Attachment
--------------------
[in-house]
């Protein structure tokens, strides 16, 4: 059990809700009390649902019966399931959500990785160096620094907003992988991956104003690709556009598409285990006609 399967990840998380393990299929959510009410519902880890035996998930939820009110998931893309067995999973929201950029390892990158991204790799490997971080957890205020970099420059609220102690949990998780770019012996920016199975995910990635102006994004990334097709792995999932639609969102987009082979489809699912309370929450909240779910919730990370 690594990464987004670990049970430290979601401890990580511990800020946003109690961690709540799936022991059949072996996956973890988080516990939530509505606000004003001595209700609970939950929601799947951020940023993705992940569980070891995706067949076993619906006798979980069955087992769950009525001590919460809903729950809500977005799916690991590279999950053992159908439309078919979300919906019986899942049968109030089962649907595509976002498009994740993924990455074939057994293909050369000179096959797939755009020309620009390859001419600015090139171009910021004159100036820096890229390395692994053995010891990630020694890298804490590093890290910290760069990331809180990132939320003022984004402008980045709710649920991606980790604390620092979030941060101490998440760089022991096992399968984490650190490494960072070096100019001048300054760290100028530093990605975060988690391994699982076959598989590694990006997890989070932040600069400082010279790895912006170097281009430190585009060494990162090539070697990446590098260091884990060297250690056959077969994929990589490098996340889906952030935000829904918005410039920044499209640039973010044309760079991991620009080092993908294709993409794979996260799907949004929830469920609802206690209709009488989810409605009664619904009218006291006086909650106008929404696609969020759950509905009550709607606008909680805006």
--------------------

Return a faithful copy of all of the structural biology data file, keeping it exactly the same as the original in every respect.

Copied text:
[in-house]
């Protein structure tokens, strides 16, 4: 059990809700009390649902019966399931959500990785160096620094907003992988991956104003690709556009598409285990006609 399967990840998380393990299929959510009410519902880890035996998930939820009110998931893309067995999973929201950029390892990158991204790799490997971080957890205020970099420059609220102690949990998780770019012996920016199975995910990635102006994004990334097709792995999932639609969102987009082979489809699912309370929450909240779910919730990370 690594990464987004670990049970430290979601401890990580511990800020946003109690961690709540799936022991059949072996996956973890988080516990939530509505606000004003001595209700609970939950929601799947951020940023993705992940569980070891995706067949076993619906006798979980069955087992769950009525001590919460809903729950809500977005799916690991590279999950053992159908439309078919979300919906019986899942049968109030089962649907595509976002498009994740993924990455074939057994293909050369000179096959797939755009020309620009390859001419600015090139171009910021004159100036820096890229390395692994053995010891990630020694890298804490590093890290910290760069990331809180990132939320003022984004402008980045709710649920991606980790604390620092979030941060101490998440760089022991096992399968984490650190490494960072070096100019001048300054760290100028530093990605975060988690391994699982076959598989590694990006997890989070932040600069400082010279790895912006170097281009430190585009060494990162090539070697990446590098260091884990060297250690056959077969994929990589490098996340889906952030935000829904918005410039920044499209640039973010044309760079991991620009080092993908294709993409794979996260799907949004929830469920609802206690209709009488989810409605009664619904009218006291006086909650106008929404696609969020759950509905009550709607606008909680805006």